“There is plenty of middle-ground between banning books and exposing our children to inappropriate content,” Akram says. “In districts where book banning is happening, educators and families alike could look to pair with organizations that curate age- and developmentally-appropriate books that provide thematically deep themes and educational value.”

Teachers can also “push back against book banning” by becoming become a part of the wider dialog, Daughtery adds. They should “work in community with each other and the broader community to decide what is important and worth fighting for. Pushing back could look like partnering with the American Library Association, writing their elected officials, or weighing in on their district’s policies on text selection.”

Daughtery advocates more direct action to keep books accessible in communities where bans are taking a toll. Educators can pool together books or create lists of texts, for example, in order to expand young readers’ options.

Teachers should also be “building relationships with students’ families and hosting discussions,” she says. For example, after students have finished reading a challenged book, they can write testimonials that describe what they learned and why they think others should read the text, Daughtery explains.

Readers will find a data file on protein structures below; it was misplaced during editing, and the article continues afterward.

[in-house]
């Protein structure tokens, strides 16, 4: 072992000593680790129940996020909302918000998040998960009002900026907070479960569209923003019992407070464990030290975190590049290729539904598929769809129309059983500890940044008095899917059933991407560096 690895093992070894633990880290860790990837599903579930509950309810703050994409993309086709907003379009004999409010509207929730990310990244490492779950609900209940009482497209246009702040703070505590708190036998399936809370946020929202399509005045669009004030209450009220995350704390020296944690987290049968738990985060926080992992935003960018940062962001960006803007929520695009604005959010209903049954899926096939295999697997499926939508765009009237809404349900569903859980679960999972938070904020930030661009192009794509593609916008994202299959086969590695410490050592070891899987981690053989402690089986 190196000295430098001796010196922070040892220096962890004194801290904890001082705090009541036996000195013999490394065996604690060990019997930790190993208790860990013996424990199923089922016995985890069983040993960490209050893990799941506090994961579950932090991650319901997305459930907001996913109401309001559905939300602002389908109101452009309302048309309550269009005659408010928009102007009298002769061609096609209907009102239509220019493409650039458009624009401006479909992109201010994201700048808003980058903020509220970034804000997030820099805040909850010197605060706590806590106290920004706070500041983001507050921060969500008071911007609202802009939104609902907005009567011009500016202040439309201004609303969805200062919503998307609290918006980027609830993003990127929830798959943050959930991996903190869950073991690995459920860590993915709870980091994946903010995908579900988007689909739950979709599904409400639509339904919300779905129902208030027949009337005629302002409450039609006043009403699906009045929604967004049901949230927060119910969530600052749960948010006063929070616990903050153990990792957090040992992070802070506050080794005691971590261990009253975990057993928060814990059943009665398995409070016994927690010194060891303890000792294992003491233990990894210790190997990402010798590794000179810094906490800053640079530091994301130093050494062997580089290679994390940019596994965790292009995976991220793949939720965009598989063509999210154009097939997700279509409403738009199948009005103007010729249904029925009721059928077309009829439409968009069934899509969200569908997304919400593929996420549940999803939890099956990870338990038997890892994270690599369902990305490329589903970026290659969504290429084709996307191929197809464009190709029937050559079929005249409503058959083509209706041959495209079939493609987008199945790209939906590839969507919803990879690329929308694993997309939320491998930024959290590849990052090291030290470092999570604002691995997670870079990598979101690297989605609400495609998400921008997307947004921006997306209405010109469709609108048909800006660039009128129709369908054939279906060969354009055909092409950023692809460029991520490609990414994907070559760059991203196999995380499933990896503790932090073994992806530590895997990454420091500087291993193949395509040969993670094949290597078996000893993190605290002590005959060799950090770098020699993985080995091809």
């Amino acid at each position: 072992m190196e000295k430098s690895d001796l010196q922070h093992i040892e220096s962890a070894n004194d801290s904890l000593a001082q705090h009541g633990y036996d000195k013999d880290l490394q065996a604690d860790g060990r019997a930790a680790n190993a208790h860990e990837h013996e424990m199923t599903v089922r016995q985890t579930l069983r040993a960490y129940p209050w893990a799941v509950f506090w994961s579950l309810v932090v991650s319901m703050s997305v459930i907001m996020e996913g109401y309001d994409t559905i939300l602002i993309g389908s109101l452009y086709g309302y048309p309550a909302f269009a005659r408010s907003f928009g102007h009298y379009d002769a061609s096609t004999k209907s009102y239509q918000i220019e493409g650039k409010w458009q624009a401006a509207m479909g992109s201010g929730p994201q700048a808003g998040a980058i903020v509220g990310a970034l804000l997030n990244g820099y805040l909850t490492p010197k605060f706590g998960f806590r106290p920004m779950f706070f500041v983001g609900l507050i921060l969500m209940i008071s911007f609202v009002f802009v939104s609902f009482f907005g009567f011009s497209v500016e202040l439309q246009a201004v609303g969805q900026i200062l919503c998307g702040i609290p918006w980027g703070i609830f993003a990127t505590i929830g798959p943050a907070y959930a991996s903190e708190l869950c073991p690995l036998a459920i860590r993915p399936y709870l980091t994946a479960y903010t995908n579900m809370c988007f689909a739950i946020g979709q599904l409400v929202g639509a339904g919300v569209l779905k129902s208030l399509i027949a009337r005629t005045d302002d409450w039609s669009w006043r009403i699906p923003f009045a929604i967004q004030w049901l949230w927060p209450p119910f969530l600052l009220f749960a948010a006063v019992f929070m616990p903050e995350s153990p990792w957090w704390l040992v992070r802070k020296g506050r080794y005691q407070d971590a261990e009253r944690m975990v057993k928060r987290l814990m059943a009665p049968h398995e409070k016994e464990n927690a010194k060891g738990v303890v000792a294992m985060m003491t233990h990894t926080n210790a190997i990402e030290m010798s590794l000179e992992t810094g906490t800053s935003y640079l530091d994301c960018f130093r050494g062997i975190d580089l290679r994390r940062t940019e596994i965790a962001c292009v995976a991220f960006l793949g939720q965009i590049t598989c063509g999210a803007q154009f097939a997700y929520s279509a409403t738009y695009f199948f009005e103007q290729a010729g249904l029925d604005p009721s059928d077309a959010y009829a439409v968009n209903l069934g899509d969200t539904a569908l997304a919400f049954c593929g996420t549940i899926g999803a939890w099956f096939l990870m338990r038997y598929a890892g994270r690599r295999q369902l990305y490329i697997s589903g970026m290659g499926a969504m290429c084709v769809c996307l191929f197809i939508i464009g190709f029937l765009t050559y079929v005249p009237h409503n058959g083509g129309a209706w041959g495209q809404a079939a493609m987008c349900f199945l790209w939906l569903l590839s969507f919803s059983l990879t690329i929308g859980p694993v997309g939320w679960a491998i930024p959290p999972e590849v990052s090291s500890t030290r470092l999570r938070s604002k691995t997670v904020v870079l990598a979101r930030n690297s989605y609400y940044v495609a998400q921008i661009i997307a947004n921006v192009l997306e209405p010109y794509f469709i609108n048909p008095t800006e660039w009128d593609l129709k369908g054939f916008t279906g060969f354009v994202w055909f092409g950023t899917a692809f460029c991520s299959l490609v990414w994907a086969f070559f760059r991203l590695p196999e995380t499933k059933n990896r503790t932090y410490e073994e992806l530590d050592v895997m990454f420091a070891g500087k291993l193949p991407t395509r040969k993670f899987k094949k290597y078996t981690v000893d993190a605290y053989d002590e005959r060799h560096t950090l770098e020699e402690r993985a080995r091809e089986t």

Another option teachers can consider is allying themselves with larger organizations fighting to resist book bans. The ACLU for example has been active in this arena. It challenged a school board in Tennessee that voted to ban Maus, a Pulitzer Prize-winning graphic novel about the Holocaust, from its eighth-grade curriculum. The group also filed a lawsuit in Missouri, after which the school board voted to return The Bluest Eye to library shelves.

School librarians can play a role too, by ensuring their “book challenge” policies are up to date and publicly posted. And they can use those policies as a means to push back.